To the Editor:

On Brandon Taylor’s review of Sally Rooney’s third novel, “Beautiful World, Where Are You” (Sept. 12): The book struck me as a satire and a literary tour-de-force, evidence that the novel lives on.

Chapter 12 seemed to me to be Rooney’s modern riposte to Dostoyevsky’s “Grand Inquisitor”; Chapter 14 could be her update and nod to a 19th-century British sense and sensibility. Throughout, the voice of J. D. Salinger’s Holden Caulfield echoed, as did the sentence style of Hemingway — terse, declarative, deadpan descriptive and even masculine! Tolstoy’s inclusion of expository commentary at the end of some chapters of “War and Peace” is mirrored by Rooney at the beginning of most of hers. The clinching clues that this young lady of genius intends a salute to great literature and a satire of current social, political and publishing conventions are the main male characters and the sex scenes: perfect, complete idealizations of contemporary, feminist, politically correct men and sex. Brilliant.

I imagine Rooney might have been urged to hurry her third book, make it longer and freely strut her stuff. She sure did. With earth’s population of eight billion living longer, receiving more education and connecting worldwide, gifted young people are appearing everywhere in every human endeavor: science, business, sports and even literature. I find it encouraging.

Joseph V. Mortillaro Jr.
Binghamton, N.Y.

To the Editor:

At the risk of being one of many to point out omissions in Dwight Garner and Jennifer Szalai’s essay “Literature Since 9/11” (Sept. 5), I would like to speak up for the inclusion of “Extremely Loud & Incredibly Close,” by Jonathan Safran Foer.

This novel was published in 2005, shortly after the events themselves by publishing standards. And even then it “metaboliz[ed] 9/11 and its aftershocks.” Foer’s focus is not only on how one young boy deals with the event and his own grief, but also on how New Yorkers in each borough and everyone around the world at many stages of life do as well in the context of other events both great and small.

Among other elements, the book deeply examines the mysteries of growing up, parenthood, the presence or absence of God, the struggle of belief, connection, communication, visual culture and the book as physical object. In its motif of duality, so well expressed in its final image of a half-dark and half-light page, it brings into view the paradoxical individuality and interrelationality of all of us and our experiences as well as our ambivalence to this fact, lending additional meaning to the image of the twin towers themselves.

Matthew Kubacki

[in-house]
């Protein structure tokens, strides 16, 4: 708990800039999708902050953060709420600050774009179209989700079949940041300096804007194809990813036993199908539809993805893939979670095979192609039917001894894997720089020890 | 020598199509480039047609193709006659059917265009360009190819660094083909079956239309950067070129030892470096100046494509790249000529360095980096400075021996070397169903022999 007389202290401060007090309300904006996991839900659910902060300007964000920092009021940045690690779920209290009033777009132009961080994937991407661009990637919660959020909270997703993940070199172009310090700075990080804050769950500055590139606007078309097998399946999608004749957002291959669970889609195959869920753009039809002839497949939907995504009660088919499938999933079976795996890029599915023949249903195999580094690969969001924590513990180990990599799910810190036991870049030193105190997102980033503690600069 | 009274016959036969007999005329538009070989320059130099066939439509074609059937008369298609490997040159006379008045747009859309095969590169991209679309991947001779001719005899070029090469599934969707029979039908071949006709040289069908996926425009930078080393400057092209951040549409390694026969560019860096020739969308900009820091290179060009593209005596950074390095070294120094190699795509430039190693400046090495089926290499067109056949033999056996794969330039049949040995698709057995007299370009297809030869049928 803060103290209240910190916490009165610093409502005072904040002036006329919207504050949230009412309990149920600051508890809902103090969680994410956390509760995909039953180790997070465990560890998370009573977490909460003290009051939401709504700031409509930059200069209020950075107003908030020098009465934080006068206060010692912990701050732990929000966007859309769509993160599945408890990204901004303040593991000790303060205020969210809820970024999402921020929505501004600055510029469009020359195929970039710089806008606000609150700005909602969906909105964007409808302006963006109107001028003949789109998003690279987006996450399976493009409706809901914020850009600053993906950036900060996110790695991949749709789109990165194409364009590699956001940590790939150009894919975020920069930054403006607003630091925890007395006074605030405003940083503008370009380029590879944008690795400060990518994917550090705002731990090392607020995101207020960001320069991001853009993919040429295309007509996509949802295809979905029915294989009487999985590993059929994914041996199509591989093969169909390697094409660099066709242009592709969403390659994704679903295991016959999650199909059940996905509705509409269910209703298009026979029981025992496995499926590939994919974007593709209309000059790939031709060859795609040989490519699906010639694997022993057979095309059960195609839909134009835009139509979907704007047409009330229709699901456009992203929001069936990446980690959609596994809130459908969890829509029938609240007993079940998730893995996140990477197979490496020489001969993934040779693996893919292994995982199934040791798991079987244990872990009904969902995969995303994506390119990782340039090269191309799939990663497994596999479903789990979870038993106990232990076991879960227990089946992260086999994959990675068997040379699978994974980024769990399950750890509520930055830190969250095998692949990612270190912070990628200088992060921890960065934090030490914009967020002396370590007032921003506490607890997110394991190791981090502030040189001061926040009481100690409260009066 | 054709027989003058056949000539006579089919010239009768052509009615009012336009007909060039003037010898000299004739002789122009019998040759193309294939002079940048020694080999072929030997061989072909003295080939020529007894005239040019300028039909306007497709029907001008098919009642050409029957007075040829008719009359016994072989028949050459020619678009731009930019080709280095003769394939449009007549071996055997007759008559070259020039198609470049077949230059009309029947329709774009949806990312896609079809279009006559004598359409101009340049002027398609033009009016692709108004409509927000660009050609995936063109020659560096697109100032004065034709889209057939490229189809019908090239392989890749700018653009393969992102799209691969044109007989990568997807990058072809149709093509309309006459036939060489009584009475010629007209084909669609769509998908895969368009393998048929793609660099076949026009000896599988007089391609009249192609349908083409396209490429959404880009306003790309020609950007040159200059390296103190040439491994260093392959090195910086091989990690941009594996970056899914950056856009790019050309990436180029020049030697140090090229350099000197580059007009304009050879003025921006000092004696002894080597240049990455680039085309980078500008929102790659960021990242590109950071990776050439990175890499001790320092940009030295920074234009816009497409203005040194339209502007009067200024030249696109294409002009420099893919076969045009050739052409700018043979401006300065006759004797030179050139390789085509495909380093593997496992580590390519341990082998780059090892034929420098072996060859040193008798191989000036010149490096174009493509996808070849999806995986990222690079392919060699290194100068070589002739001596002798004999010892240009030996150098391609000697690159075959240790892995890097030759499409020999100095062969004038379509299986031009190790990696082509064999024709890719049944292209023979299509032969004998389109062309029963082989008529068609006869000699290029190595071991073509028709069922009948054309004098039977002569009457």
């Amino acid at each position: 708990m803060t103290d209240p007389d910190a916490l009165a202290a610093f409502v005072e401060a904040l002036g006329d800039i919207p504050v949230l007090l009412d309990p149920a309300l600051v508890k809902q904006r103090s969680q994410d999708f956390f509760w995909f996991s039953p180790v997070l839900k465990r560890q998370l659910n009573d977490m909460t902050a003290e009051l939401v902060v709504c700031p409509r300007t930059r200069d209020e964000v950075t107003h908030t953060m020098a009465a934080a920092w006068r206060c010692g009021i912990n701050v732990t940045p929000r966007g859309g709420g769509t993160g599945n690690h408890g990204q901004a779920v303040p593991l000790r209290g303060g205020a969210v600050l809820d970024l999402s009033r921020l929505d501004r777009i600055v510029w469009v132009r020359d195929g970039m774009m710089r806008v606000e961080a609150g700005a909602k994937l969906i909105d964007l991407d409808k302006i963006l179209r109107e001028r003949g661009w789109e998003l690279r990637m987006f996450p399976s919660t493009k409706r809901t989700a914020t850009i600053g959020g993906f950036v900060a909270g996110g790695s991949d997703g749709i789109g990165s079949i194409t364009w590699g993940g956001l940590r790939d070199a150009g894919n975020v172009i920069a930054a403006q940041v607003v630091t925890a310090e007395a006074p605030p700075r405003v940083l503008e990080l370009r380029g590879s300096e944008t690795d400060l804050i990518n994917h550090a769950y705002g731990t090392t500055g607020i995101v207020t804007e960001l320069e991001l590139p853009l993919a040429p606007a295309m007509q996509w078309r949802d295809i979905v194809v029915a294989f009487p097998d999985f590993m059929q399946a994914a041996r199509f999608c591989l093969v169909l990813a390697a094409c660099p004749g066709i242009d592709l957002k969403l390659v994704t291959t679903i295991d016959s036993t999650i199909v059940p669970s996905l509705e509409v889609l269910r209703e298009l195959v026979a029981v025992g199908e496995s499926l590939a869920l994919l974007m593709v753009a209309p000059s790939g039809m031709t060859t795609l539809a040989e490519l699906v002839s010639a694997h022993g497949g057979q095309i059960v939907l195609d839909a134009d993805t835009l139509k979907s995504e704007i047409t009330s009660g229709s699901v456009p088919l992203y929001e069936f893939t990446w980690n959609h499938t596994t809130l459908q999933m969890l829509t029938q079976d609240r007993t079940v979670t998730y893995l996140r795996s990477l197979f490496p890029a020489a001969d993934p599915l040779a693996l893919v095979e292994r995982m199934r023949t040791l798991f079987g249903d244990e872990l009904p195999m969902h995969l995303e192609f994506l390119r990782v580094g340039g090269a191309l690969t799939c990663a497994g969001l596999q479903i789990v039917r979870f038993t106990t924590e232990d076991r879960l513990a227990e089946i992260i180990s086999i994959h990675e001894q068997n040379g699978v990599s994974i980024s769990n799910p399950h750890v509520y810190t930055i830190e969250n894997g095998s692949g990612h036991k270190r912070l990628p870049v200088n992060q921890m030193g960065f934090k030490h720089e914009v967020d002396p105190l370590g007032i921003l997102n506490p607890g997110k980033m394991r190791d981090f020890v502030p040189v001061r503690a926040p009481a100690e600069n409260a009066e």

Staten Island

To the Editor:

Garner and Szalai’s list of outstanding recent war novels omits Michael Pitre’s “Fives and Twenty-Fives.”

Narrated in part by an Iraqi interpreter who was working on his master’s thesis (on “Adventures of Huckleberry Finn”), it provides insight into those who helped the United States in the war.

Kim Cox
El Cajon, Calif.

To the Editor:

In his review of Paul Sabin’s “Public Citizens: The Attack on Big Government and the Remaking of American Liberalism” (Sept. 5), Timothy Noah argues that it is time to put to rest the notion that Al Gore’s defeat in the 2000 presidential election was due to Ralph Nader’s “spoiler” candidacy.

Not so quick, please. That George W. Bush beat Gore with a “mere 537 Florida votes,” as Noah points out, makes the sizable 97,488 votes that Nader received all the more important. Surely Nader’s name on the ballot pulled some votes away from Gore.

Absent Nader’s candidacy, perhaps some of those votes would have been cast for others, or not at all. But it is far from a stretch to think that a significant portion of them, if only a few thousand, would have gone to Gore, giving him Florida’s 25 electoral votes and the national election.

Kenneth Ragland
San Pedro, Calif.

To the Editor:

I was both surprised and thrilled to see Amy Kurzweil’s illustrated reflections on Ursula K. Le Guin’s wonderful novel “Always Coming Home” (Aug. 13).

Introduced to the book by a friend when it was first published — accompanied by a cassette of music from the Kesh people — I finally read it recently. It is a feat of world (and word-) building à la Tolkien, and too little known. I am glad that the Book Review has brought its pleasures to a wider audience.

Alan Goldman
University Heights, Ohio

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